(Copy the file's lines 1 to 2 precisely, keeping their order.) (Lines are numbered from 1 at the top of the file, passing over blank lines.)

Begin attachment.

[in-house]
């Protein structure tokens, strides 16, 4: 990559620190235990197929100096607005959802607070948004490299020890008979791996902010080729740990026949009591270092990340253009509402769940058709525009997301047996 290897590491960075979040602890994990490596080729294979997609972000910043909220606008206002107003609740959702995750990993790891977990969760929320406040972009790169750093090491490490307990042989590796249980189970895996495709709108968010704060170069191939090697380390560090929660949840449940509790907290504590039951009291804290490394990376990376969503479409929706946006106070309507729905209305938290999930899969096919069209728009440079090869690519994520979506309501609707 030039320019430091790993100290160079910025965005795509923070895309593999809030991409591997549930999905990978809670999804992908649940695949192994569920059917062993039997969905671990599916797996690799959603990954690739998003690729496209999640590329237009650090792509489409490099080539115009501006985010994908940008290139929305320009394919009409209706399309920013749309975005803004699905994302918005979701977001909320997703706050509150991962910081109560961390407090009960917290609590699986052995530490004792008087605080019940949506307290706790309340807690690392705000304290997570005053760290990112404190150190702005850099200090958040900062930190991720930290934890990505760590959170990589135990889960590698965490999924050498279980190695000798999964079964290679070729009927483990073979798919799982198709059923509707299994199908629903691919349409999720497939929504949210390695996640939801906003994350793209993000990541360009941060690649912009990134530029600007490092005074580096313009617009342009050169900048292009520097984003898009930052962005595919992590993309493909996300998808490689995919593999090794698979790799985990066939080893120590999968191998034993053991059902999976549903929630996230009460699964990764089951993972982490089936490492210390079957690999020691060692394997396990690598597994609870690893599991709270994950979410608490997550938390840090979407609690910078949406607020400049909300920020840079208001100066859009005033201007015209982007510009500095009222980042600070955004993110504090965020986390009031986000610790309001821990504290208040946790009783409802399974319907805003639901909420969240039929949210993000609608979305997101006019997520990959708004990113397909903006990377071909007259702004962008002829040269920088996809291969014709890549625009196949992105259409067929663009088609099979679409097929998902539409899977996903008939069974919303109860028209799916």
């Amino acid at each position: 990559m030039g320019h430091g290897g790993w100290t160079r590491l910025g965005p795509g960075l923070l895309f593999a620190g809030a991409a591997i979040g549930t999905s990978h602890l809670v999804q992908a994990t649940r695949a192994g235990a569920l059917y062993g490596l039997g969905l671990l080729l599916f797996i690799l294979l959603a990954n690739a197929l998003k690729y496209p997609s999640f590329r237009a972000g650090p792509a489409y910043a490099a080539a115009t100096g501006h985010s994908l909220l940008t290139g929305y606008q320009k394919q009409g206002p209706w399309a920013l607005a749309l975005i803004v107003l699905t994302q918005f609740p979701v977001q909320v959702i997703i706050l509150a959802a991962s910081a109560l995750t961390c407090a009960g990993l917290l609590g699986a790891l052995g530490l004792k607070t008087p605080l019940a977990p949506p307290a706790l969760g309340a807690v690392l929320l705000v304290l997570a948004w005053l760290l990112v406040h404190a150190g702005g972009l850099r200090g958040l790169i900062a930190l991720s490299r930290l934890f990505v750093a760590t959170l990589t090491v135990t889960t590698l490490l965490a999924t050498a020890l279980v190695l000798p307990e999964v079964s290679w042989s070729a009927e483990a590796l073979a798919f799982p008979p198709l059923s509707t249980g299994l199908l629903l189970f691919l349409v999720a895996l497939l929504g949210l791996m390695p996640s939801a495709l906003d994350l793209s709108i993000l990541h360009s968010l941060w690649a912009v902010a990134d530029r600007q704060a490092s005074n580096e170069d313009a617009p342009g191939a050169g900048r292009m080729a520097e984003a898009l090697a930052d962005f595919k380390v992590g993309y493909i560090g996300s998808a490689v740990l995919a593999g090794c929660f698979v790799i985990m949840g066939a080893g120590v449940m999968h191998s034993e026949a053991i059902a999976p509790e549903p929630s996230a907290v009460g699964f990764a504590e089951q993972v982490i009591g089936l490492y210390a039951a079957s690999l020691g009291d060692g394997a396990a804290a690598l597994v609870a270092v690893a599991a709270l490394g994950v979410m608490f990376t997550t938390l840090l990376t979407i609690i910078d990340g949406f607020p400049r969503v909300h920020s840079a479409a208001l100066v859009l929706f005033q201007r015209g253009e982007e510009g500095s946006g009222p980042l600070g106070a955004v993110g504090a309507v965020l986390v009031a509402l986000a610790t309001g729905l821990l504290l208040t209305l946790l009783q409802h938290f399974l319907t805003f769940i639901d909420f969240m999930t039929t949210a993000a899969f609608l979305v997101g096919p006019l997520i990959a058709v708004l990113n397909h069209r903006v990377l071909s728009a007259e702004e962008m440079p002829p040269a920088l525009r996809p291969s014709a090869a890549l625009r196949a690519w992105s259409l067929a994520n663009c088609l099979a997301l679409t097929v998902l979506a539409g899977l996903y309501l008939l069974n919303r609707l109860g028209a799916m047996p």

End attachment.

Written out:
[in-house]
């Protein structure tokens, strides 16, 4: 990559620190235990197929100096607005959802607070948004490299020890008979791996902010080729740990026949009591270092990340253009509402769940058709525009997301047996 290897590491960075979040602890994990490596080729294979997609972000910043909220606008206002107003609740959702995750990993790891977990969760929320406040972009790169750093090491490490307990042989590796249980189970895996495709709108968010704060170069191939090697380390560090929660949840449940509790907290504590039951009291804290490394990376990376969503479409929706946006106070309507729905209305938290999930899969096919069209728009440079090869690519994520979506309501609707 030039320019430091790993100290160079910025965005795509923070895309593999809030991409591997549930999905990978809670999804992908649940695949192994569920059917062993039997969905671990599916797996690799959603990954690739998003690729496209999640590329237009650090792509489409490099080539115009501006985010994908940008290139929305320009394919009409209706399309920013749309975005803004699905994302918005979701977001909320997703706050509150991962910081109560961390407090009960917290609590699986052995530490004792008087605080019940949506307290706790309340807690690392705000304290997570005053760290990112404190150190702005850099200090958040900062930190991720930290934890990505760590959170990589135990889960590698965490999924050498279980190695000798999964079964290679070729009927483990073979798919799982198709059923509707299994199908629903691919349409999720497939929504949210390695996640939801906003994350793209993000990541360009941060690649912009990134530029600007490092005074580096313009617009342009050169900048292009520097984003898009930052962005595919992590993309493909996300998808490689995919593999090794698979790799985990066939080893120590999968191998034993053991059902999976549903929630996230009460699964990764089951993972982490089936490492210390079957690999020691060692394997396990690598597994609870690893599991709270994950979410608490997550938390840090979407609690910078949406607020400049909300920020840079208001100066859009005033201007015209982007510009500095009222980042600070955004993110504090965020986390009031986000610790309001821990504290208040946790009783409802399974319907805003639901909420969240039929949210993000609608979305997101006019997520990959708004990113397909903006990377071909007259702004962008002829040269920088996809291969014709890549625009196949992105259409067929663009088609099979679409097929998902539409899977996903008939069974919303109860028209799916």